Women at War
Chris-Craft was the second-largest producer of the landing-craft used in the Normandy beach invasion, producing nearly 8,000 of them . Their three production plants produced many other vessels to aid the ally war efforts as shown in the attached image below. Following the war, Chris-Craft returned to producing consumer-grade boats but had now won the respect of the American populous for their valiant efforts in the war. Their production plants brought not only a movement for workplace equality but brought economic growth both during and following the war and brought in more people into their small towns. Algonac, Holland, and Cadillac saw a growth economically and in population immediately following World War II , and along with this came a social growth for the woman equality movement. Women were no longer view as just the mother and home presence of the family of these rural towns but had proven that they were more than capable of putting food on the table and taking care of the family.
Similar stories to that of Ruby and Ruth were heard around the country. Women helping the war effort and providing for their families in order to survive. Unlike Ruby and Ruth, however, many of the women trying to enter and stay in America’s work fore endured harassment, miserable working conditions, as well as low pay. Regardless, World War II proved to allow women to make strides in terms of equality. After showing that women were just as capable as men to support families, men could no longer claim superiority over women. Every state in America had their version of “Rosie the Riveter,” an image that continues to empower the equal pay movement to this day, just as Ruth and Ruby Samuelson were the “Riveters” of Michigan’s industrial war efforts. However, if it weren’t for America’s capitalistic socioeconomic state during this particular war, it is possible that such strides for equality could not have been made. The backbone of our military was our workforce, and this was only reinforced by competition in the industry.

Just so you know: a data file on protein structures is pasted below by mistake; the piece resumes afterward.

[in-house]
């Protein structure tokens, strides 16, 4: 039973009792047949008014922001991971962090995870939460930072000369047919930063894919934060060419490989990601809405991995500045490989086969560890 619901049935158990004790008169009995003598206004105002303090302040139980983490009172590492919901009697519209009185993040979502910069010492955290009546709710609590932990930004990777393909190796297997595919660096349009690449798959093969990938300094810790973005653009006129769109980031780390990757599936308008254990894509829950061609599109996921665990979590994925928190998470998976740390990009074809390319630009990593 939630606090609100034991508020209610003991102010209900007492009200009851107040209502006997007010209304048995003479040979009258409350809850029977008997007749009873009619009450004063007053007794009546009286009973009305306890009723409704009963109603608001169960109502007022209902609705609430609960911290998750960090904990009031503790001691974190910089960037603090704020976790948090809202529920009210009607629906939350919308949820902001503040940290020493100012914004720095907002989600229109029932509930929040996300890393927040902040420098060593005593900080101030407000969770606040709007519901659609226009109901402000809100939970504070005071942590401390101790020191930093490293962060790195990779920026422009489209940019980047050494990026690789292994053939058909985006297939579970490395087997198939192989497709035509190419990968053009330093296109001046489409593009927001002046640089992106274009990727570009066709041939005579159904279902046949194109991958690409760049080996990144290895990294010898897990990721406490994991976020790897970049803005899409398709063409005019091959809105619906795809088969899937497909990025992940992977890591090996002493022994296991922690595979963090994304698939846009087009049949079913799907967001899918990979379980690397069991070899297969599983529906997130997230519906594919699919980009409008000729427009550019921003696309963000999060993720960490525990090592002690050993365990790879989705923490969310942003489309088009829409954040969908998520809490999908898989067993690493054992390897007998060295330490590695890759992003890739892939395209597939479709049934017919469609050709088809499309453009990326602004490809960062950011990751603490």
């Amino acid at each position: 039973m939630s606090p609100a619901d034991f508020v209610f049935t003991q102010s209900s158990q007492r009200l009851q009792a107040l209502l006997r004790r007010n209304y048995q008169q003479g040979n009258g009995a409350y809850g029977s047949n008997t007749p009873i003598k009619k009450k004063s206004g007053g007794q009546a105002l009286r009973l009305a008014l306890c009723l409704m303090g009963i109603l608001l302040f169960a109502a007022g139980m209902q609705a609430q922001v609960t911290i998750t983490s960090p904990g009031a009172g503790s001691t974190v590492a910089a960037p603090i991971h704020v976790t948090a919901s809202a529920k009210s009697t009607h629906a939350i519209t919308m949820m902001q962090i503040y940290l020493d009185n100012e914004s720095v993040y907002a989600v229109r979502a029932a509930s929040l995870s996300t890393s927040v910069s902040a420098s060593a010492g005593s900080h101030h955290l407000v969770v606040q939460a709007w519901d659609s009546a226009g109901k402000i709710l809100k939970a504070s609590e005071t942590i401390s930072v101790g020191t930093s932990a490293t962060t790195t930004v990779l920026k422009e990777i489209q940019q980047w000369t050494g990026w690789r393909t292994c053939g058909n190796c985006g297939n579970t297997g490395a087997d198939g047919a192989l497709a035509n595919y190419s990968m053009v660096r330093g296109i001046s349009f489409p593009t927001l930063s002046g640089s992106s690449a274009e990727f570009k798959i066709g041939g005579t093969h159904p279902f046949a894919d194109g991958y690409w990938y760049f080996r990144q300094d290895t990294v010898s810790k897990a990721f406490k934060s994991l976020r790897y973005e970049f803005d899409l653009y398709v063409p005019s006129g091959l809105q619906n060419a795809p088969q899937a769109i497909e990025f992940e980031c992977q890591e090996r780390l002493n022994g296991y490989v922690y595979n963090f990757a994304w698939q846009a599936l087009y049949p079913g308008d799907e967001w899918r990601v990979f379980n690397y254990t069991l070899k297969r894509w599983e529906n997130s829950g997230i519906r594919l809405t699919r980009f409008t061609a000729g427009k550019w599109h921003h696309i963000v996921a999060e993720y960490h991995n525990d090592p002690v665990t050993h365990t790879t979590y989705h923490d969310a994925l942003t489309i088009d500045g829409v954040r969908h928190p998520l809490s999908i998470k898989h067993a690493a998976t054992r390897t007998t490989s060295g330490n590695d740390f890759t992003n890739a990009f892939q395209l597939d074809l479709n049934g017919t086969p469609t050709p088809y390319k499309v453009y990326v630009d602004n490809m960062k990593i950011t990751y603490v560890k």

Victory by Production
Were did not win the war out of sheer manpower and tactics, rather our war was won with production. Our workforce was required to fulfill Roosevelt’s idea for America to be an “Arsenal of Democracy,” splitting the country’s efforts both overseas and in industry. Our goal of the war was to outproduce all our foreign enemies on an industrial scale. Our war-supporting society was essential for this to be accomplished; without the support of the media and social groups, the federal government had no way of accomplishing this. Companies across America competed against one another to have the opportunity to be outsourced by the American government to produce at a national level for the war effort. World War II was the first war the world had seen where outsourced resources through the means of capitalistic competition had played an exponential role in the victory. American industry provided about two-thirds of Ally’s military equipment during the war .